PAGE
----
Such concerns are ameliorated somewhat by the data in the Treasury report on income mobility. It found substantial income mobility, with more than half of households moving to a different income quintile between 1996 and 2005. Roughly half of the households in the bottom quintile in 1996 had moved to a higher income quintile by 2005. And more than half of those in the top 1% of earners in 1996 had moved to a lower income group by 2005. Treasury analysis found that income mobility between 1996 and 2005 "was virtually the same as income mobility over the prior comparable period from 1987 to 1996."

The study also underscored that the president's tax cuts helped not only individuals but small businesses. "About 70 percent (1 million) of the 1.4 million tax returns that benefited from lowering the top two tax brackets from 39.6 percent to 35 percent and from 36 percent to 33 percent are flow-through business owners," the Treasury said. The report says that 34 million Americans own some sort of "flow-through" business, one that pays taxes via its individual owners. That includes roughly 4 million S corporations, 4 million partnerships, 22 million sole proprietorships and 2.2 million farms. In other words, the tax cuts affect not only wage-earners but employers and job creators.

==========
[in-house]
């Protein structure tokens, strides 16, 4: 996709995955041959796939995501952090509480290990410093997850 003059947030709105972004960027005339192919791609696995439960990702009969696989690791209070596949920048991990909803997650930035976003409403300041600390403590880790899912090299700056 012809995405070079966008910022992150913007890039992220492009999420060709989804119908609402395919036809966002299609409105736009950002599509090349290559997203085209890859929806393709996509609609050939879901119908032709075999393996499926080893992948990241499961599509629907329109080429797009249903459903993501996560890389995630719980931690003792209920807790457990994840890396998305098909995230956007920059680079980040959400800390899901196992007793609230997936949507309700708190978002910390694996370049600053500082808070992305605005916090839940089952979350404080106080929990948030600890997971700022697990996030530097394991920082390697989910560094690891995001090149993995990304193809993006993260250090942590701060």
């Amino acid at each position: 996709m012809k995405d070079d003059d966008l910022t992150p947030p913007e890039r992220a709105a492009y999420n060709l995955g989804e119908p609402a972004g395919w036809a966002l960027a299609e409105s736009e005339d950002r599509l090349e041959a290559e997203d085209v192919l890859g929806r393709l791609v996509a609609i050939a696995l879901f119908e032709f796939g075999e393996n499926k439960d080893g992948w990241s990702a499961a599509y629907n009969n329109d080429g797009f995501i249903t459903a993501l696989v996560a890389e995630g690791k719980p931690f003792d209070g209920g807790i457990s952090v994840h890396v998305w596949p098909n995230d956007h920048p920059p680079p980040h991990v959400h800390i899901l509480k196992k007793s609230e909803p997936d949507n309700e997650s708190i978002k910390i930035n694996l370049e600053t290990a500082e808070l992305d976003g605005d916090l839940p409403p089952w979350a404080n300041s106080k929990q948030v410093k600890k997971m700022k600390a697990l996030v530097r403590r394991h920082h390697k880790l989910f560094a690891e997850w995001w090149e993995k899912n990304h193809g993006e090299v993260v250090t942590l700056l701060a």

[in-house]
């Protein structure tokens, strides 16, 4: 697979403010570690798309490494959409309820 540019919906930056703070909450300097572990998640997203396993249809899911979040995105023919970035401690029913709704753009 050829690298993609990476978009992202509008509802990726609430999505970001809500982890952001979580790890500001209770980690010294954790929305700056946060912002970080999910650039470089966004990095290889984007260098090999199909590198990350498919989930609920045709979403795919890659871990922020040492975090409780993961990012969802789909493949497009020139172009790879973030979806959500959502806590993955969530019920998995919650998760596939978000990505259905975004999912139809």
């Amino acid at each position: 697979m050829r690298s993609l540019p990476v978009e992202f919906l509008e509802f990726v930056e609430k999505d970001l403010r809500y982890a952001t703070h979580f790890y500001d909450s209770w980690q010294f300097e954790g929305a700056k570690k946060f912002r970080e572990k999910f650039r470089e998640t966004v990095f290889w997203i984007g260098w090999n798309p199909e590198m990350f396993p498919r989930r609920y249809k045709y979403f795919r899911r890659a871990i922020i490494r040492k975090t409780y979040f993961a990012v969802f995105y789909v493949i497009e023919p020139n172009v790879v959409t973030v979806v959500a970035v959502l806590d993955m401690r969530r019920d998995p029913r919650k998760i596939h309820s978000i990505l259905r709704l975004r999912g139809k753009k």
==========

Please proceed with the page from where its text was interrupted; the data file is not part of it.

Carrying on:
One of the papers also underscores that the tax cuts are scheduled to expire at the end of 2010, which would mean significant tax increases for almost all taxpayers. As the Congress and the next administration weigh what to do about these scheduled sunsets, these Treasury reports will be worth keeping in mind.

Monday, May 26, 2008

Obama Stirs Ill Wind on Wall Street

February 29, 2008
Obama Stirs Ill Wind on Wall Street
By Larry Kudlow

Sen. Barack Obama is very gloomy about America, and he's aligning himself with the liberal wing of the Democratic Party in hopes of coming to the nation's rescue. His proposal? Big-government planning, spending and taxing exactly what the nation and the stock market don't want to hear.

Obama unveiled much of his economic strategy in Wisconsin: He wants to spend $150 billion on a green-energy plan. He wants to establish an infrastructure investment bank to the tune of $60 billion. He wants to expand health insurance by roughly $65 billion. He wants to "reopen" trade deals, which is another way of saying he wants to raise the barriers to free trade.

He intends to regulate the profits for drug companies, health insurers and energy firms. He wants to establish a mortgage-interest tax credit. He wants to double the number of workers receiving the earned income tax credit and triple the benefit for minimum-wage workers.